Climate March a big success: bigger attendance than expected

Written by Naomi de Ridder, Romy Caverlé and Chirine Aboussaad

The Climate March on Sunday the 10th of March was a huge success. The attendance was much bigger than expected: 40.000 people attended the march, that is 15.000 more than anticipated. Jasperine Schupp (46), press officer from Milieudefensie, is very satisfied with the outcome. She sees the success as a clear signal to the government.

One of the initiators of the Climate March was Milieudefensie (environmental defense). Milieudefensie has worked towards a more environmentally conscient Netherlands for almost 50 years now. They use their campaigns to tackle climate change and to raise awareness for the severity of this problem. Other initiators were the FNV (the biggest labor union of The Netherlands), Oxfam Novib, Greenpeace, DeGoedeZaak (a citizen’s movement) and the Woonbond (an association to protect renters). They came together to raise awareness for the government to stop making false promises and to choose real solutions instead of vague statements.

Approximately 40.000 people from all over the country traveled to a soaking wet Amsterdam to march for the climate. This resulted in the biggest climate march ever in the Netherlands. Schupp is very pleased by the enormous attendance: “Despite the weather and cold, The Climate March sent off a huge signal that the subject of environmental conscience is very much alive in Dutch society, hopefully it also sent off a signal to the government. All big Dutch news outlets were present, the media attention was overwhelming”.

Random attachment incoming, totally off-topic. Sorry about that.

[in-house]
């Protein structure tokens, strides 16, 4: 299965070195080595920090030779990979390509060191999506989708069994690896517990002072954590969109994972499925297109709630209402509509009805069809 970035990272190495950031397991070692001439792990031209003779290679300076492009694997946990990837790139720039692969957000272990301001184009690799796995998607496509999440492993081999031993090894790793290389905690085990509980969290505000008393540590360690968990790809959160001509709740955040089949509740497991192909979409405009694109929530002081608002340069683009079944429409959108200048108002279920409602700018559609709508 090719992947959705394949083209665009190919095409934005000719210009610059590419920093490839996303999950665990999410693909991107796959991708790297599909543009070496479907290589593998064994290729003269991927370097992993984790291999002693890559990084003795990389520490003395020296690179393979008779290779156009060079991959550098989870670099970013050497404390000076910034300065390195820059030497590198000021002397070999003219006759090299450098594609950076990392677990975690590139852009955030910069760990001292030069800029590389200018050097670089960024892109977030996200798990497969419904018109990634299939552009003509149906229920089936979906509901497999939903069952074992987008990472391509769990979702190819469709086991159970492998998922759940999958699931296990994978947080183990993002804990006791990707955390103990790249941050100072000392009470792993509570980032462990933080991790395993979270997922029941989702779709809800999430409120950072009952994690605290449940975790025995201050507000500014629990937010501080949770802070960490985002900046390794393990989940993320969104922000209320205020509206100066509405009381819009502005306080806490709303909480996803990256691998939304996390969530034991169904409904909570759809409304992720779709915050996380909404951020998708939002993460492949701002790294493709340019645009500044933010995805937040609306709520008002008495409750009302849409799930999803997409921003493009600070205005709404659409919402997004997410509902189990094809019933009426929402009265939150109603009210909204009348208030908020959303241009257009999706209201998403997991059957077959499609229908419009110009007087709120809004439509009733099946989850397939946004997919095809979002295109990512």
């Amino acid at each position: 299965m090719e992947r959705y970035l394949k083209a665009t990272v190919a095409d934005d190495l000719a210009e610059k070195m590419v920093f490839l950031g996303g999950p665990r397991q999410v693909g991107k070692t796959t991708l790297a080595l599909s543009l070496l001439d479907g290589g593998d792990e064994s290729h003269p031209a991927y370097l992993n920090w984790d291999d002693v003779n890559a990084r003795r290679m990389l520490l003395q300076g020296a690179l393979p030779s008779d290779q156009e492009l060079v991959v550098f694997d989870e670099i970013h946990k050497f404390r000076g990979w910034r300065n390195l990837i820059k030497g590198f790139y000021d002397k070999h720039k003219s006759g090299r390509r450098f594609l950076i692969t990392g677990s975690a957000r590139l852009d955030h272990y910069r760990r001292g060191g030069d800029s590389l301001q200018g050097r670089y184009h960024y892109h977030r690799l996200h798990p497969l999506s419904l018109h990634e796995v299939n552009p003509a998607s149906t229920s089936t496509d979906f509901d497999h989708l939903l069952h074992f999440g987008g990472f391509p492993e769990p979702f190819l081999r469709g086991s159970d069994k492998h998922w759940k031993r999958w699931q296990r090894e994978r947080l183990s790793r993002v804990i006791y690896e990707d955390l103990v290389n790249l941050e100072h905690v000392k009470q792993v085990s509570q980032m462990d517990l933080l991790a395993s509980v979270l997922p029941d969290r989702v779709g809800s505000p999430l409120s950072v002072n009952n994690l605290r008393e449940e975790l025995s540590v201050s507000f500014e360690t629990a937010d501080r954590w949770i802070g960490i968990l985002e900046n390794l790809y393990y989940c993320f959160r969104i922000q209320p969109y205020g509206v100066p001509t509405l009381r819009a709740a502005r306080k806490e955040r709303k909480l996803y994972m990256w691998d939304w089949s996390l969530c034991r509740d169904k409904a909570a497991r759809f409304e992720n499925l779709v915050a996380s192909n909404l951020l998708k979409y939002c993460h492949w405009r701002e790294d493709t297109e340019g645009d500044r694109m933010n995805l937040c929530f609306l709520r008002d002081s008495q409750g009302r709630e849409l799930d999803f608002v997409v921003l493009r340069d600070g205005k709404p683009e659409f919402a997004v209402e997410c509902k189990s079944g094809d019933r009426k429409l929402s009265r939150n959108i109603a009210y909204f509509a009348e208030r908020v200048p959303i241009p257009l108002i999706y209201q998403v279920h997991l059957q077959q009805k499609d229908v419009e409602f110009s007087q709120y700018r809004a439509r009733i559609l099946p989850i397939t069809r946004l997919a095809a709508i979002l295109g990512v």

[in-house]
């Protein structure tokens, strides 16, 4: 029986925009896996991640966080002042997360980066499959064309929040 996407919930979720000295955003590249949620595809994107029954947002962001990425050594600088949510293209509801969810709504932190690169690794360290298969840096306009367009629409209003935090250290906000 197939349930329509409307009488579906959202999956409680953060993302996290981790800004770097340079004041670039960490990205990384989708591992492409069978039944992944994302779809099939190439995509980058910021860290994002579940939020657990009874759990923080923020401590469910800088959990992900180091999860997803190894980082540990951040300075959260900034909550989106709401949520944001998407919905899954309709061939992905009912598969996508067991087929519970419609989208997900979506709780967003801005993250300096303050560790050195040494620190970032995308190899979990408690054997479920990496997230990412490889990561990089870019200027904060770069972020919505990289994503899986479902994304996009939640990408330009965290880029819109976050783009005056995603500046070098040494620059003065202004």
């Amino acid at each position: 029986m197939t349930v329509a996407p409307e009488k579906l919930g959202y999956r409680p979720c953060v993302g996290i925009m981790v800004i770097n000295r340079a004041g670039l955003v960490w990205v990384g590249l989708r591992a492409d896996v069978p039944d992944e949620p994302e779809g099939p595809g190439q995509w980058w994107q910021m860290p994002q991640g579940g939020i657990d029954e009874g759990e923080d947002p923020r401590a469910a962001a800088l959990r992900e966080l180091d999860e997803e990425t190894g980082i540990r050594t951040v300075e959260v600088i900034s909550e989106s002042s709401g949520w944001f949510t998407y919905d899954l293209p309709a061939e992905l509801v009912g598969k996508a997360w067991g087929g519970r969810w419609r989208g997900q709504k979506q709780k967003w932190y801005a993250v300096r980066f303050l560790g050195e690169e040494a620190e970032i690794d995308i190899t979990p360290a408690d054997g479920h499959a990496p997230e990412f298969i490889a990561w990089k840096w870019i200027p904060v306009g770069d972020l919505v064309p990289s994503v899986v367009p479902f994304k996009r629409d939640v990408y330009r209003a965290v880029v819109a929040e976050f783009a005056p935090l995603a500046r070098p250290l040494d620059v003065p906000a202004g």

When asked about the core goals of the Climate March, Schupp said the following: “We want a fair climate policy in which the big polluters have to start paying. Big companies must contribute fairly to a solution for the climate problems and the government has to keep them to their promises”. To illustrate Schupp’s statement: one problem that the government can change for example is taxing the emission of CO2 to motivate companies to be more responsible. To name a big offender; Amsterdam’s airport Schiphol is also responsible for a lot of emission of CO2, yet the government still makes it possible for the airport to expand. Air traffic causes a lot of air pollution, which also threatens the health of people living near airports. These health defects are just one result of pollution due to air traffic.

It’s important that the Climate March motivates the coalition to make serious efforts to achieve the climate targets agreed in Paris. Otherwise this could have serious consequences. For example, D66 threatened they will leave the cabinet if nothing happens. Schupp is optimistic about the influence of the Climate March and she thinks the march did its job to raise awareness: “The Climate March proofs a change of tides and the people of The Netherlands want to put pressure on the government to implement this change. As long as there is a rising demand from the public, change on a bigger level remains realistic.” That this climate march was memorable wouldn’t do it justice, however the change it can set in motion is yet to be seen.

Do you want to know why Zsuzsika Sjoerds from Stand Up For Science, the Union of Concerned Scientists (Science for a Healthy Planet and Safer World), participated in the march? Listen to the podcast ‘Science denial is not a climate policy.’